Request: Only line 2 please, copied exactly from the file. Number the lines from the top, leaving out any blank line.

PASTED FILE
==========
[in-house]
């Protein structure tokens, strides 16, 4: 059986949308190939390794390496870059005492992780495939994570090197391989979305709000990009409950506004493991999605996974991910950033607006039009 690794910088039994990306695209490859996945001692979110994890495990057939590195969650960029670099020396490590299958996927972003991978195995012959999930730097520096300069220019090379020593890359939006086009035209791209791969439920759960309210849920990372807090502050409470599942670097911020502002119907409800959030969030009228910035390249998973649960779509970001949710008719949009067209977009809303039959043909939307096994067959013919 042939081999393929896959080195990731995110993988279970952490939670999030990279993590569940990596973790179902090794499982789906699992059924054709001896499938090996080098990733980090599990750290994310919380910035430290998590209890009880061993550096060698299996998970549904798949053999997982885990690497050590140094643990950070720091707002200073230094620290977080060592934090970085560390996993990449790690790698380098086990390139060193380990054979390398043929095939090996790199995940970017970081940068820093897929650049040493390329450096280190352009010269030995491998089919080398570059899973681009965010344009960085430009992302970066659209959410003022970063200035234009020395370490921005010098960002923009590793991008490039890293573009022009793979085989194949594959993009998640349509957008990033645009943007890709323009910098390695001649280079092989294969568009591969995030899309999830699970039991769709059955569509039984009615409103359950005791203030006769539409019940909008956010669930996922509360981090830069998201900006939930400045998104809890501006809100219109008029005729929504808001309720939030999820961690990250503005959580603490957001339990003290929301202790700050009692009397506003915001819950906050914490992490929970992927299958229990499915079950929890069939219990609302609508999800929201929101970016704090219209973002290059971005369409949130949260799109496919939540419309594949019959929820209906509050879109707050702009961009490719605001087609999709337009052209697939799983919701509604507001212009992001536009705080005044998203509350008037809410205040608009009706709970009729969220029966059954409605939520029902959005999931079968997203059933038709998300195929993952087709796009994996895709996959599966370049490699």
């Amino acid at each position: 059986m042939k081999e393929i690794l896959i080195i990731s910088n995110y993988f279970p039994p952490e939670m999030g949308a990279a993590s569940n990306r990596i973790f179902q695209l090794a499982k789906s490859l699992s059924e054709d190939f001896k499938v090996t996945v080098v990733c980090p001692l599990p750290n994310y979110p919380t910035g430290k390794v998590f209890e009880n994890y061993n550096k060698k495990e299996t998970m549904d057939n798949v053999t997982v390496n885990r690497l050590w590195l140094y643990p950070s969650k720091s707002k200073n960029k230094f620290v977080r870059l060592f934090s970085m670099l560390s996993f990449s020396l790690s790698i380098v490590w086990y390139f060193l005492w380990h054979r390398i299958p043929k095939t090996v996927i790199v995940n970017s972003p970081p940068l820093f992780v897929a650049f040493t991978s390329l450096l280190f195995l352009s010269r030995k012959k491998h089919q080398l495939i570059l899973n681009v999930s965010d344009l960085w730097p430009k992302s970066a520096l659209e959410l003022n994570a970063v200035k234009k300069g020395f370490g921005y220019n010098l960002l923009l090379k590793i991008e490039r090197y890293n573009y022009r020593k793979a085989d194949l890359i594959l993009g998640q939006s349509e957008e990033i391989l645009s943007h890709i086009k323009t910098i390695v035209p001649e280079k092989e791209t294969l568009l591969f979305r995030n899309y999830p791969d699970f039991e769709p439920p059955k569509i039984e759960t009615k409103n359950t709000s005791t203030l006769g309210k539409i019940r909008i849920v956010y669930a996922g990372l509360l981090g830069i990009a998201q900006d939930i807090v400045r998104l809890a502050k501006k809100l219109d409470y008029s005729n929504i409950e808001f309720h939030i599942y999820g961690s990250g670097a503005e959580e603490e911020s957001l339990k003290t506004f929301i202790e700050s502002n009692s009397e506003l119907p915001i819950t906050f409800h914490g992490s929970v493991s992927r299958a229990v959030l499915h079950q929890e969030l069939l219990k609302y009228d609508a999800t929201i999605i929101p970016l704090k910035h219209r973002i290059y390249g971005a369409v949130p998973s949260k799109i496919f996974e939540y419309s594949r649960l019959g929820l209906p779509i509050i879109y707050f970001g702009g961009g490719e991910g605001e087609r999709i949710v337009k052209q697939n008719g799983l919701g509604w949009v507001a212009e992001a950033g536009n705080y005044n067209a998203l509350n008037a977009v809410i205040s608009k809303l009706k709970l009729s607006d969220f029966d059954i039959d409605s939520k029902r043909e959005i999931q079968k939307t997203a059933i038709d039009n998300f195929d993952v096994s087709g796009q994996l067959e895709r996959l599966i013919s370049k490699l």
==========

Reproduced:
């Protein structure tokens, strides 16, 4: 059986949308190939390794390496870059005492992780495939994570090197391989979305709000990009409950506004493991999605996974991910950033607006039009 690794910088039994990306695209490859996945001692979110994890495990057939590195969650960029670099020396490590299958996927972003991978195995012959999930730097520096300069220019090379020593890359939006086009035209791209791969439920759960309210849920990372807090502050409470599942670097911020502002119907409800959030969030009228910035390249998973649960779509970001949710008719949009067209977009809303039959043909939307096994067959013919 042939081999393929896959080195990731995110993988279970952490939670999030990279993590569940990596973790179902090794499982789906699992059924054709001896499938090996080098990733980090599990750290994310919380910035430290998590209890009880061993550096060698299996998970549904798949053999997982885990690497050590140094643990950070720091707002200073230094620290977080060592934090970085560390996993990449790690790698380098086990390139060193380990054979390398043929095939090996790199995940970017970081940068820093897929650049040493390329450096280190352009010269030995491998089919080398570059899973681009965010344009960085430009992302970066659209959410003022970063200035234009020395370490921005010098960002923009590793991008490039890293573009022009793979085989194949594959993009998640349509957008990033645009943007890709323009910098390695001649280079092989294969568009591969995030899309999830699970039991769709059955569509039984009615409103359950005791203030006769539409019940909008956010669930996922509360981090830069998201900006939930400045998104809890501006809100219109008029005729929504808001309720939030999820961690990250503005959580603490957001339990003290929301202790700050009692009397506003915001819950906050914490992490929970992927299958229990499915079950929890069939219990609302609508999800929201929101970016704090219209973002290059971005369409949130949260799109496919939540419309594949019959929820209906509050879109707050702009961009490719605001087609999709337009052209697939799983919701509604507001212009992001536009705080005044998203509350008037809410205040608009009706709970009729969220029966059954409605939520029902959005999931079968997203059933038709998300195929993952087709796009994996895709996959599966370049490699």